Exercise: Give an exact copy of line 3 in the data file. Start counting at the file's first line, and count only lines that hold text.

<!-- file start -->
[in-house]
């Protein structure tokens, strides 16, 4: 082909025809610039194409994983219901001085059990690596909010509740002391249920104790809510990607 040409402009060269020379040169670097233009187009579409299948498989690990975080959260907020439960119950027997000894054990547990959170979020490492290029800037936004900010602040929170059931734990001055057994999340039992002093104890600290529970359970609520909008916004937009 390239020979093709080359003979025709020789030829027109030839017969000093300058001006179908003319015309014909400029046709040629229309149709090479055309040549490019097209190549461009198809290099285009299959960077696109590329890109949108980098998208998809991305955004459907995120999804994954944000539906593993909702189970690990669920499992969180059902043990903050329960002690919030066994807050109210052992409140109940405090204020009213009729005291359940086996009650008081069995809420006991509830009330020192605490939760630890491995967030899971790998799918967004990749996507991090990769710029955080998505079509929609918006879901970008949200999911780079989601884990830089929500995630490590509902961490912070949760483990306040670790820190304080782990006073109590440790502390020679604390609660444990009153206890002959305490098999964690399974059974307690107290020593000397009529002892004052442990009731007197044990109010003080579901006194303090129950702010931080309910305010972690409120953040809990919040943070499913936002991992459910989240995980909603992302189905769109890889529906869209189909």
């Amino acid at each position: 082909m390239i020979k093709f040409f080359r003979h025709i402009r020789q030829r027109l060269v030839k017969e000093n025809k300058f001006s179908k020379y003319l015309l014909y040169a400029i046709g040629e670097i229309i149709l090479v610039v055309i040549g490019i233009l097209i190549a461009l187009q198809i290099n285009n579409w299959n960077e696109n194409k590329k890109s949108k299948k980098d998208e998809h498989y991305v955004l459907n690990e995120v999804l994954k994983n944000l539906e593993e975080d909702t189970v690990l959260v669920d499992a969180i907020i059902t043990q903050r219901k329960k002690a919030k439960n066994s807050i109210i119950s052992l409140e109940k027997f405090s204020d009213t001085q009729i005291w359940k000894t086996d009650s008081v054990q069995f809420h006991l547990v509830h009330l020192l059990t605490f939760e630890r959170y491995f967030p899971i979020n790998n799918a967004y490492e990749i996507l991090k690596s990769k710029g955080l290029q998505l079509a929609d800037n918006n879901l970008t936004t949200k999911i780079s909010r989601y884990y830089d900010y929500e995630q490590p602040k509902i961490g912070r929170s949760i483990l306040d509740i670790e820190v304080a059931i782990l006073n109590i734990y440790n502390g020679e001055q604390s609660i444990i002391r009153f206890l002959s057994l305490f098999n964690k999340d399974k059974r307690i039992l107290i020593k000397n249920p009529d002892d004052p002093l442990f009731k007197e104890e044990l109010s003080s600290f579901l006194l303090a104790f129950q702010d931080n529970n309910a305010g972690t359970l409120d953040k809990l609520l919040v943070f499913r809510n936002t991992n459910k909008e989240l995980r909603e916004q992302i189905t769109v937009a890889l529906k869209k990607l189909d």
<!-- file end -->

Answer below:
């Amino acid at each position: 082909m390239i020979k093709f040409f080359r003979h025709i402009r020789q030829r027109l060269v030839k017969e000093n025809k300058f001006s179908k020379y003319l015309l014909y040169a400029i046709g040629e670097i229309i149709l090479v610039v055309i040549g490019i233009l097209i190549a461009l187009q198809i290099n285009n579409w299959n960077e696109n194409k590329k890109s949108k299948k980098d998208e998809h498989y991305v955004l459907n690990e995120v999804l994954k994983n944000l539906e593993e975080d909702t189970v690990l959260v669920d499992a969180i907020i059902t043990q903050r219901k329960k002690a919030k439960n066994s807050i109210i119950s052992l409140e109940k027997f405090s204020d009213t001085q009729i005291w359940k000894t086996d009650s008081v054990q069995f809420h006991l547990v509830h009330l020192l059990t605490f939760e630890r959170y491995f967030p899971i979020n790998n799918a967004y490492e990749i996507l991090k690596s990769k710029g955080l290029q998505l079509a929609d800037n918006n879901l970008t936004t949200k999911i780079s909010r989601y884990y830089d900010y929500e995630q490590p602040k509902i961490g912070r929170s949760i483990l306040d509740i670790e820190v304080a059931i782990l006073n109590i734990y440790n502390g020679e001055q604390s609660i444990i002391r009153f206890l002959s057994l305490f098999n964690k999340d399974k059974r307690i039992l107290i020593k000397n249920p009529d002892d004052p002093l442990f009731k007197e104890e044990l109010s003080s600290f579901l006194l303090a104790f129950q702010d931080n529970n309910a305010g972690t359970l409120d953040k809990l609520l919040v943070f499913r809510n936002t991992n459910k909008e989240l995980r909603e916004q992302i189905t769109v937009a890889l529906k869209k990607l189909d």